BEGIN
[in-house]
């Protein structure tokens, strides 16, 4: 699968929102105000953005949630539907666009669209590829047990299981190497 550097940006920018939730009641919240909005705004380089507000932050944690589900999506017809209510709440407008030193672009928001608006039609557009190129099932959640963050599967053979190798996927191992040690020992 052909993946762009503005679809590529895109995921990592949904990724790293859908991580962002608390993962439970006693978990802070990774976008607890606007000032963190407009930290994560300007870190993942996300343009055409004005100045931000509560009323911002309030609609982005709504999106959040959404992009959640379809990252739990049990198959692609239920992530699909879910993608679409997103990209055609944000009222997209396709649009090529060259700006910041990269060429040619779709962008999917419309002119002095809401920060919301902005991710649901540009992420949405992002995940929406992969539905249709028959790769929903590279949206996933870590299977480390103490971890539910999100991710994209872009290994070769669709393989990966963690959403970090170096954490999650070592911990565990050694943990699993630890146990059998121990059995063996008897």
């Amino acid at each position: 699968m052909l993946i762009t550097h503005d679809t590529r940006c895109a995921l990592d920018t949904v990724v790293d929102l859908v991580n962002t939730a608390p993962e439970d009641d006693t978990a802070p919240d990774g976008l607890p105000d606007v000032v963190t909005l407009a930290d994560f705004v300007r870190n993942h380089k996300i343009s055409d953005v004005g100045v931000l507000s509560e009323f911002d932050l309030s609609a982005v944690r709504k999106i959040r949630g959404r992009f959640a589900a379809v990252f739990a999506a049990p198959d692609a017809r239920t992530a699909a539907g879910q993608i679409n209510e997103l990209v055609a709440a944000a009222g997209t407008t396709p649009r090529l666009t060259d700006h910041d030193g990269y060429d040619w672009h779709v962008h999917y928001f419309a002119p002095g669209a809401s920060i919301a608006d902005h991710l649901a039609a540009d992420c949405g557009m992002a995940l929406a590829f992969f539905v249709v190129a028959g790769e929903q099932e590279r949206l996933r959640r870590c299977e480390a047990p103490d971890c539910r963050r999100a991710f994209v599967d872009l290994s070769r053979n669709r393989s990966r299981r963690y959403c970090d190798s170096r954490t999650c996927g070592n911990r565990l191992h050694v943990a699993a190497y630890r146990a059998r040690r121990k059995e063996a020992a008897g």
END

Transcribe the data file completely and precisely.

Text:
[in-house]
């Protein structure tokens, strides 16, 4: 699968929102105000953005949630539907666009669209590829047990299981190497 550097940006920018939730009641919240909005705004380089507000932050944690589900999506017809209510709440407008030193672009928001608006039609557009190129099932959640963050599967053979190798996927191992040690020992 052909993946762009503005679809590529895109995921990592949904990724790293859908991580962002608390993962439970006693978990802070990774976008607890606007000032963190407009930290994560300007870190993942996300343009055409004005100045931000509560009323911002309030609609982005709504999106959040959404992009959640379809990252739990049990198959692609239920992530699909879910993608679409997103990209055609944000009222997209396709649009090529060259700006910041990269060429040619779709962008999917419309002119002095809401920060919301902005991710649901540009992420949405992002995940929406992969539905249709028959790769929903590279949206996933870590299977480390103490971890539910999100991710994209872009290994070769669709393989990966963690959403970090170096954490999650070592911990565990050694943990699993630890146990059998121990059995063996008897």
């Amino acid at each position: 699968m052909l993946i762009t550097h503005d679809t590529r940006c895109a995921l990592d920018t949904v990724v790293d929102l859908v991580n962002t939730a608390p993962e439970d009641d006693t978990a802070p919240d990774g976008l607890p105000d606007v000032v963190t909005l407009a930290d994560f705004v300007r870190n993942h380089k996300i343009s055409d953005v004005g100045v931000l507000s509560e009323f911002d932050l309030s609609a982005v944690r709504k999106i959040r949630g959404r992009f959640a589900a379809v990252f739990a999506a049990p198959d692609a017809r239920t992530a699909a539907g879910q993608i679409n209510e997103l990209v055609a709440a944000a009222g997209t407008t396709p649009r090529l666009t060259d700006h910041d030193g990269y060429d040619w672009h779709v962008h999917y928001f419309a002119p002095g669209a809401s920060i919301a608006d902005h991710l649901a039609a540009d992420c949405g557009m992002a995940l929406a590829f992969f539905v249709v190129a028959g790769e929903q099932e590279r949206l996933r959640r870590c299977e480390a047990p103490d971890c539910r963050r999100a991710f994209v599967d872009l290994s070769r053979n669709r393989s990966r299981r963690y959403c970090d190798s170096r954490t999650c996927g070592n911990r565990l191992h050694v943990a699993a190497y630890r146990a059998r040690r121990k059995e063996a020992a008897g």